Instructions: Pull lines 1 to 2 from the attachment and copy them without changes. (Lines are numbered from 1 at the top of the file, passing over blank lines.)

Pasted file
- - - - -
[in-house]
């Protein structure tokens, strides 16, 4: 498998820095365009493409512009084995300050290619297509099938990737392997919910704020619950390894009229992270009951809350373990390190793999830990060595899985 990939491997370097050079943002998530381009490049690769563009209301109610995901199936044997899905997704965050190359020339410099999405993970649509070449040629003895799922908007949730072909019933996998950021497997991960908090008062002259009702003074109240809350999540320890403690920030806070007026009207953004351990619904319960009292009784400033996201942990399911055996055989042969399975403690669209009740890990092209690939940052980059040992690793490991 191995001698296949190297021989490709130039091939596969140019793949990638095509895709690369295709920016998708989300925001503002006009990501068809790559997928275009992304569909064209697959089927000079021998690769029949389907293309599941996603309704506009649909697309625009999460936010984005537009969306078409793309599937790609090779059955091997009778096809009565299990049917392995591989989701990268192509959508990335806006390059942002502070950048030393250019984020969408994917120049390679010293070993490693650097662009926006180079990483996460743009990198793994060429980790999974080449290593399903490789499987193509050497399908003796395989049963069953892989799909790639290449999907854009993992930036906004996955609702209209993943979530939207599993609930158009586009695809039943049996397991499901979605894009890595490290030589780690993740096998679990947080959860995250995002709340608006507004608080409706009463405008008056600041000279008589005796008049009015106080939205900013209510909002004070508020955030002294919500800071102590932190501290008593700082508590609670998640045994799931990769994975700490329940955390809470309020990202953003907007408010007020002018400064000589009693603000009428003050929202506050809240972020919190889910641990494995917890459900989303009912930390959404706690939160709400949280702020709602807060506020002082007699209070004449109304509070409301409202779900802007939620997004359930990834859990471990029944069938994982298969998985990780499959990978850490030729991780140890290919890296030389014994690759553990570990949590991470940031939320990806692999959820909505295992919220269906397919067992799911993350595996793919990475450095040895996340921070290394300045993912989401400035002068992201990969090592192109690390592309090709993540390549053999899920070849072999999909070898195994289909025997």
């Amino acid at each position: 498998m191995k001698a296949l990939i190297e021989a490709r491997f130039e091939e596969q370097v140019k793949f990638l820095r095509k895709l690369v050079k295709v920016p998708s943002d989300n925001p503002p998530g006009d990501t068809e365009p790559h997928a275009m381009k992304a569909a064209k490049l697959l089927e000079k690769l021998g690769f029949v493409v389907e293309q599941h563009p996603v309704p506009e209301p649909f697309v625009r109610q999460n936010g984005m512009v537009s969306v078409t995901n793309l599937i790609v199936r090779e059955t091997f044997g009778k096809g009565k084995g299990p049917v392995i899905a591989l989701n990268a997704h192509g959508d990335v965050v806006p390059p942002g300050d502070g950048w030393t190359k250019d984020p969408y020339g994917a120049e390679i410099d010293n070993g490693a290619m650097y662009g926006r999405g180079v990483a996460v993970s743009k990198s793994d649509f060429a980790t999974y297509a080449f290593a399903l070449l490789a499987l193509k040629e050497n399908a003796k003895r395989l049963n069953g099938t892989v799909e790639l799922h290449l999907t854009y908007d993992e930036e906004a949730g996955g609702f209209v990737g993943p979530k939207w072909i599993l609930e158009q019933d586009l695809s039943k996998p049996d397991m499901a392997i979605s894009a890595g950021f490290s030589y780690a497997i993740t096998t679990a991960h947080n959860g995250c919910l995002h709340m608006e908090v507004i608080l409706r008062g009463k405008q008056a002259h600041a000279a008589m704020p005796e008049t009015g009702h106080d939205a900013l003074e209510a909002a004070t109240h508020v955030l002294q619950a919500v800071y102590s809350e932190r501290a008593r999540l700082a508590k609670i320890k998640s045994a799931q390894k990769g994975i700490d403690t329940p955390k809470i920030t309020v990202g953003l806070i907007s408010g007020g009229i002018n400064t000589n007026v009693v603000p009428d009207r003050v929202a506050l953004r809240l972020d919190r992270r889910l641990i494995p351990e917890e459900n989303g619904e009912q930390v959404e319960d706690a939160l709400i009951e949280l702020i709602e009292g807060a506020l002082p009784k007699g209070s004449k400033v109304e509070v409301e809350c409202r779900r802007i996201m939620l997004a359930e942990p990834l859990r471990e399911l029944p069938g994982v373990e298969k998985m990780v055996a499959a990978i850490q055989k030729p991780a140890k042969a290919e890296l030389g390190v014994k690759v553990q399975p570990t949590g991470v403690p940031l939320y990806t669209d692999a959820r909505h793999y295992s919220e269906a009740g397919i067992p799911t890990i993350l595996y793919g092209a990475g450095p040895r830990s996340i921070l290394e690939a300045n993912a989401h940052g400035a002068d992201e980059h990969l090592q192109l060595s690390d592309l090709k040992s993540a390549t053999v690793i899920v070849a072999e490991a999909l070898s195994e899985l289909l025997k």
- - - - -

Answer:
[in-house]
């Protein structure tokens, strides 16, 4: 498998820095365009493409512009084995300050290619297509099938990737392997919910704020619950390894009229992270009951809350373990390190793999830990060595899985 990939491997370097050079943002998530381009490049690769563009209301109610995901199936044997899905997704965050190359020339410099999405993970649509070449040629003895799922908007949730072909019933996998950021497997991960908090008062002259009702003074109240809350999540320890403690920030806070007026009207953004351990619904319960009292009784400033996201942990399911055996055989042969399975403690669209009740890990092209690939940052980059040992690793490991 191995001698296949190297021989490709130039091939596969140019793949990638095509895709690369295709920016998708989300925001503002006009990501068809790559997928275009992304569909064209697959089927000079021998690769029949389907293309599941996603309704506009649909697309625009999460936010984005537009969306078409793309599937790609090779059955091997009778096809009565299990049917392995591989989701990268192509959508990335806006390059942002502070950048030393250019984020969408994917120049390679010293070993490693650097662009926006180079990483996460743009990198793994060429980790999974080449290593399903490789499987193509050497399908003796395989049963069953892989799909790639290449999907854009993992930036906004996955609702209209993943979530939207599993609930158009586009695809039943049996397991499901979605894009890595490290030589780690993740096998679990947080959860995250995002709340608006507004608080409706009463405008008056600041000279008589005796008049009015106080939205900013209510909002004070508020955030002294919500800071102590932190501290008593700082508590609670998640045994799931990769994975700490329940955390809470309020990202953003907007408010007020002018400064000589009693603000009428003050929202506050809240972020919190889910641990494995917890459900989303009912930390959404706690939160709400949280702020709602807060506020002082007699209070004449109304509070409301409202779900802007939620997004359930990834859990471990029944069938994982298969998985990780499959990978850490030729991780140890290919890296030389014994690759553990570990949590991470940031939320990806692999959820909505295992919220269906397919067992799911993350595996793919990475450095040895996340921070290394300045993912989401400035002068992201990969090592192109690390592309090709993540390549053999899920070849072999999909070898195994289909025997």